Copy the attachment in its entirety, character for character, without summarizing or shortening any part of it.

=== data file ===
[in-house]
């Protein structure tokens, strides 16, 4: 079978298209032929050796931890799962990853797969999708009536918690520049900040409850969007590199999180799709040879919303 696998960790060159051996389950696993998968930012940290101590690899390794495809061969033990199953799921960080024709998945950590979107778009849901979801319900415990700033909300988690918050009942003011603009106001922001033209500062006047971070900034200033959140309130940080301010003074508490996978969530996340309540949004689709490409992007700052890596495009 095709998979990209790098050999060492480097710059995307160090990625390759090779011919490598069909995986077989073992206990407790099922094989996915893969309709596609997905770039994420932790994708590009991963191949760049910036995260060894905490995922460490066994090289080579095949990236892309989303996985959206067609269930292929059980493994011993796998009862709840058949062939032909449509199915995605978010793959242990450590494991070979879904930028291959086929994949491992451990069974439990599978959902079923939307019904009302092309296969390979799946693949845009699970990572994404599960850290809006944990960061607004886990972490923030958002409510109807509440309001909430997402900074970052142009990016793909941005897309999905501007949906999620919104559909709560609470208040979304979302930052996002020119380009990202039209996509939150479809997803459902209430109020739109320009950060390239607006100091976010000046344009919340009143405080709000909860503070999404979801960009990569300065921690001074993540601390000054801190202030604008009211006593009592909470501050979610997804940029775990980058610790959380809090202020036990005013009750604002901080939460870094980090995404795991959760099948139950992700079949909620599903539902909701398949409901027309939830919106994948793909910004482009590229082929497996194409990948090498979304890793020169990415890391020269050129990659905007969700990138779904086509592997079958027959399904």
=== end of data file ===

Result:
[in-house]
């Protein structure tokens, strides 16, 4: 079978298209032929050796931890799962990853797969999708009536918690520049900040409850969007590199999180799709040879919303 696998960790060159051996389950696993998968930012940290101590690899390794495809061969033990199953799921960080024709998945950590979107778009849901979801319900415990700033909300988690918050009942003011603009106001922001033209500062006047971070900034200033959140309130940080301010003074508490996978969530996340309540949004689709490409992007700052890596495009 095709998979990209790098050999060492480097710059995307160090990625390759090779011919490598069909995986077989073992206990407790099922094989996915893969309709596609997905770039994420932790994708590009991963191949760049910036995260060894905490995922460490066994090289080579095949990236892309989303996985959206067609269930292929059980493994011993796998009862709840058949062939032909449509199915995605978010793959242990450590494991070979879904930028291959086929994949491992451990069974439990599978959902079923939307019904009302092309296969390979799946693949845009699970990572994404599960850290809006944990960061607004886990972490923030958002409510109807509440309001909430997402900074970052142009990016793909941005897309999905501007949906999620919104559909709560609470208040979304979302930052996002020119380009990202039209996509939150479809997803459902209430109020739109320009950060390239607006100091976010000046344009919340009143405080709000909860503070999404979801960009990569300065921690001074993540601390000054801190202030604008009211006593009592909470501050979610997804940029775990980058610790959380809090202020036990005013009750604002901080939460870094980090995404795991959760099948139950992700079949909620599903539902909701398949409901027309939830919106994948793909910004482009590229082929497996194409990948090498979304890793020169990415890391020269050129990659905007969700990138779904086509592997079958027959399904």